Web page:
Joseph McCabe (1867-1955) was one of the most prolific authors of all time. He was brought up as a Roman Catholic, worked on Latin documents, and made himself very well-informed about Christianity, but turned against it. But he was extremely naive about Jews; bear this in mind.

Click for Detailed notes on McCabe - scroll down for selections from A Rationalist Encyclopaedia (1948).

Here's the full A Rationalist Encyclopaedia (about 1.3 MBytes; Word format; includes notes on some of its limits)

Great Schism

J. McCabe, Saints. From Rationalists Encyclopaedia

Schism, The Great. The Popes were brought back to Rome from their luxurious and vicious court at Avignon [see], not by a neurotic nun, as Catholics represent, but by the threat of the Romans to repudiate their allegiance, as they had often done. All Italy was making progress except Rome, where sheep browsed on the streets and even in the old St. Peter's (Gregorovius). Gregory XI returned in 1376, and died two years later, and in the fierce Conclave that followed, when the Archbishop of Bari bribed the Italian cardinals and became Urban VI, the French cardinals seceded and set up the anti-Pope Clement VII - a French cardinal who, as commander of the Papal troops, was notorious for outrages. Both men were unprincipled and fought for the position of Pope with real brutality. We have a record of the struggle (On the Schism) written by the contemporary Papal lawyer, Dietrich von Neheim, a very reliable witness. Urban chased his rival out of Italy, but he was himself driven out of Naples for protecting the foul deeds of his nephew. In his rage, which often verged on insanity, he tortured six of the cardinals and apparently had them murdered. He was "according to many accounts poisoned by the Romans" (Catholic Encyclopaedia) in 1389, and Clement died five years later. But two other Popes, of the same miserable character, were elected, and the sordid struggle went on. The practice of simony, was now carried to its greatest height, and the disorder of Rome was appalling. The Jubilee year [see], a centennial celebration, had been founded in 1300, but the greedy Roman Pope now declared that it must be held every thirty-three years, as Christ had lived for that period, and lady-pilgrims from foreign lands were robbed and raped right up to the doors of St. Peter's. Boniface IX, Dietrich says, turned a Neapolitan ex-pirate into a cardinal and head of his Court and set him to get money by every means, even taxing the gamblers and prostitutes. This man, an expert in every vice and crime, himself bought the Papacy [see John XXIII], and there were now three Popes and a more sordid spectacle than ever. The schism had lasted nearly forty years, when the Church induced the Emperor Sigismund, a pious and very lecherous monarch, to put an end to it, in 1414, at the Council of Constance [see], which was unofficially attended also by 1,000 prostitutes, who doubtless assisted at the burning of the wicked John Hus [see] . Dietrich's work De Schismate, and his life of John XXIII, are not available in English, as usual, and thus the myth that in the thirteenth century the Papacy had raised civilization to its greatest height is protected.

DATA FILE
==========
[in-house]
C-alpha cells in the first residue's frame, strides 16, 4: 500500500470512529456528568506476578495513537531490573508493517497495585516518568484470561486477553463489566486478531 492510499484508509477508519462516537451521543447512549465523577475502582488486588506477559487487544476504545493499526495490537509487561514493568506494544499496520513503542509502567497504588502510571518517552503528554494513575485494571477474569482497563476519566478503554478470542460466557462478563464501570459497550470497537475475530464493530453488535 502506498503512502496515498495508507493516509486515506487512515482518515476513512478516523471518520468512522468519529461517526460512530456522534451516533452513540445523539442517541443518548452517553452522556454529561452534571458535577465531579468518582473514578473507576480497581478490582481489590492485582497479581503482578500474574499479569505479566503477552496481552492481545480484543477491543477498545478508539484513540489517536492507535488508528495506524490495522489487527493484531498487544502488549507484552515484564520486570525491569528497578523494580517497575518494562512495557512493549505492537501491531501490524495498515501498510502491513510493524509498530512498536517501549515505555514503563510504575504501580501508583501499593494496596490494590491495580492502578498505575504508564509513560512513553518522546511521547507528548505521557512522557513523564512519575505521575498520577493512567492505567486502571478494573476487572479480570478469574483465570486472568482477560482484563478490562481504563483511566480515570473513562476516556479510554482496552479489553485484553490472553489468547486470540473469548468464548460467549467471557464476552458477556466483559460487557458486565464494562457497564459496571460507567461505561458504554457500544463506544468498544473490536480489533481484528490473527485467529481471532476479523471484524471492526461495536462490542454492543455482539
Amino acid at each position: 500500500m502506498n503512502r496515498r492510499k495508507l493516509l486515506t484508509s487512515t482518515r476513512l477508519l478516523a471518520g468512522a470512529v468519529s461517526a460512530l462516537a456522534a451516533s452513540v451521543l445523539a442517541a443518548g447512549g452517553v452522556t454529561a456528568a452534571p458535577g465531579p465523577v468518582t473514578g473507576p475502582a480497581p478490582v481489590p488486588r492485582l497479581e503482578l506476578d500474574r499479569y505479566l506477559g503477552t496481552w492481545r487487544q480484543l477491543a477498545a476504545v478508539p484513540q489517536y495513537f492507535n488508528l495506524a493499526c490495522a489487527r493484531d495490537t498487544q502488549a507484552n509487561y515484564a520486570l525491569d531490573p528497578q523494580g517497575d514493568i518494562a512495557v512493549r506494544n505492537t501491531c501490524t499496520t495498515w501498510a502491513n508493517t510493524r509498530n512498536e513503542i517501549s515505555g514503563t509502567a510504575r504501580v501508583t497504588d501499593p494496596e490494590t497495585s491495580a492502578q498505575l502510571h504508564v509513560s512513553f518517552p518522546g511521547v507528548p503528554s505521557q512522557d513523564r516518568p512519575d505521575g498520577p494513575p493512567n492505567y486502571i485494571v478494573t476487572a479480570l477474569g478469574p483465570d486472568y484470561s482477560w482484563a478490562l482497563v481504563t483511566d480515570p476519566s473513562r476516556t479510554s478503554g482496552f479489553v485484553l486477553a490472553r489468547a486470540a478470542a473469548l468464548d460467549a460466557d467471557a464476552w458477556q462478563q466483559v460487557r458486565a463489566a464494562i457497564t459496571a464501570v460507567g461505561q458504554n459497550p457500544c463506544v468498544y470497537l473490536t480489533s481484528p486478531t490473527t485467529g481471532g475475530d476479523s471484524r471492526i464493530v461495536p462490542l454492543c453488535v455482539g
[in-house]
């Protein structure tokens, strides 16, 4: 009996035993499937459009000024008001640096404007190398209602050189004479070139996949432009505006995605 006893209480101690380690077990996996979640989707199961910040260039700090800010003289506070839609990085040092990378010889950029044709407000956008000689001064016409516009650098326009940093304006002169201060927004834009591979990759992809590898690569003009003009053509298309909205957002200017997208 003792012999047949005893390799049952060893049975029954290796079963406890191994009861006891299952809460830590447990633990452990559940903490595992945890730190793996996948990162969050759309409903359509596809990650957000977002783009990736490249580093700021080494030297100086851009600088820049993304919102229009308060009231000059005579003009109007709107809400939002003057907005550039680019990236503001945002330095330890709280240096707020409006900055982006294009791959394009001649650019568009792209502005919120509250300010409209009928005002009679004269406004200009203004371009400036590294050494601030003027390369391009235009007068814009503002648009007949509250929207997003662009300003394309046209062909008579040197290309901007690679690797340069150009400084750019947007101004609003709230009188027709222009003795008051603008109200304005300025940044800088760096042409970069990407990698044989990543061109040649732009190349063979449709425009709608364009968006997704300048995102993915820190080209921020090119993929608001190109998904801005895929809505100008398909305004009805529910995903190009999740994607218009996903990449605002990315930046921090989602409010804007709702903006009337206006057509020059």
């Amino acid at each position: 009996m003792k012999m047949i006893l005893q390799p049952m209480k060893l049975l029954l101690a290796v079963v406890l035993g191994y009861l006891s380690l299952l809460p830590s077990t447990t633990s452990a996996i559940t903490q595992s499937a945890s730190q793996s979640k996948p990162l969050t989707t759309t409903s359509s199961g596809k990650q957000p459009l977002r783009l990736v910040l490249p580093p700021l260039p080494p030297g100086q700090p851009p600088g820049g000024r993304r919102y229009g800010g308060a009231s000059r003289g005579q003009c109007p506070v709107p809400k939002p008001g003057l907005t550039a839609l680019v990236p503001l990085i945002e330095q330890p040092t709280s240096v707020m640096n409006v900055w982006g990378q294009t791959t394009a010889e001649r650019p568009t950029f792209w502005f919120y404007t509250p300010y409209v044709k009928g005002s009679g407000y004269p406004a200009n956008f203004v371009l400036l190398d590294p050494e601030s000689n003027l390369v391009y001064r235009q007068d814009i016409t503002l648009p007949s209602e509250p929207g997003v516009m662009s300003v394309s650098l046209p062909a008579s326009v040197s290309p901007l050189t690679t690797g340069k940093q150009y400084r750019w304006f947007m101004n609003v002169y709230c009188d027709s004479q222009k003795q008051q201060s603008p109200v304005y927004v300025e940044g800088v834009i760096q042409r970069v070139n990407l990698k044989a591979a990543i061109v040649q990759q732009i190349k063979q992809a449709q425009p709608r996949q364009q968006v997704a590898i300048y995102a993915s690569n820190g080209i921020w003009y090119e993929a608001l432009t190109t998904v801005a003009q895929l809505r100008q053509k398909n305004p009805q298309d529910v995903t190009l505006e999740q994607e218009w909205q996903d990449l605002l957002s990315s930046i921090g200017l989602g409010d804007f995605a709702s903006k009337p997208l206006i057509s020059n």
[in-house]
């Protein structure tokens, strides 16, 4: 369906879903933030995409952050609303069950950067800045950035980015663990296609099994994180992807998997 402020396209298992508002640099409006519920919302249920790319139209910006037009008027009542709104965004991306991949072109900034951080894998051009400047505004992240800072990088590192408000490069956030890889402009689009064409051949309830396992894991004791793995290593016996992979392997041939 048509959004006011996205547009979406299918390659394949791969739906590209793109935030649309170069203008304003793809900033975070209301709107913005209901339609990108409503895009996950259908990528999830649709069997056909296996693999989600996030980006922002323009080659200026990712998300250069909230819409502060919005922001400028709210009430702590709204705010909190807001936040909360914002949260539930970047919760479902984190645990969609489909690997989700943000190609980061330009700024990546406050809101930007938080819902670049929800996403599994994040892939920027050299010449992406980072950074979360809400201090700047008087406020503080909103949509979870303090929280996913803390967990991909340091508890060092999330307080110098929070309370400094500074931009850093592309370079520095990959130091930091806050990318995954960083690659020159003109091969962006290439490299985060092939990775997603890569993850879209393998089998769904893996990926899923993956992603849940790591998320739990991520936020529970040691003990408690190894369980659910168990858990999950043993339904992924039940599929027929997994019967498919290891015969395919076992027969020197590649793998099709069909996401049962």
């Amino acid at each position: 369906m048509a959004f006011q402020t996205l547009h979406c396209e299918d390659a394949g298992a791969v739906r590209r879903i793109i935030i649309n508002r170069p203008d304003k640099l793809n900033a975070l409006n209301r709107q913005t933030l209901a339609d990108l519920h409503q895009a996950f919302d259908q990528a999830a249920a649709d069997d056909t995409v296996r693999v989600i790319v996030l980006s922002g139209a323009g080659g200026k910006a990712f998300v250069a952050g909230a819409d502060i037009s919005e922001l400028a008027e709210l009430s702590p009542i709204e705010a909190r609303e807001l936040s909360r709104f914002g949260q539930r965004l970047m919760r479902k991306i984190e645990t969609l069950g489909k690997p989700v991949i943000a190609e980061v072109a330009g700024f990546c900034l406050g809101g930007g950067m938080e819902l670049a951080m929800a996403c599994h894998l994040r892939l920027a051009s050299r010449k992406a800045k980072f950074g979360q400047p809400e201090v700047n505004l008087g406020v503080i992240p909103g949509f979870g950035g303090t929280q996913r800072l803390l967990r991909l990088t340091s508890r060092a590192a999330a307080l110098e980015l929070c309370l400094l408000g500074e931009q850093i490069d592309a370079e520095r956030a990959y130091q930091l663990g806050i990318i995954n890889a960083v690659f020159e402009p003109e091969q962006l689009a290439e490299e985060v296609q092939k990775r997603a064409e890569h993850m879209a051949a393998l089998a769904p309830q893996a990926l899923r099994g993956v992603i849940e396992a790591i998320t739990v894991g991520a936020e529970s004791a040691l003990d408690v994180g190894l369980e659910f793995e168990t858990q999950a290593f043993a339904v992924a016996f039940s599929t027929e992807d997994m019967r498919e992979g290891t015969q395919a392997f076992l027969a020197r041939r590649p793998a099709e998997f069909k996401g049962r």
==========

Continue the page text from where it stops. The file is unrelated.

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Scanning, HTML Rae West. First upload 2013-08-27.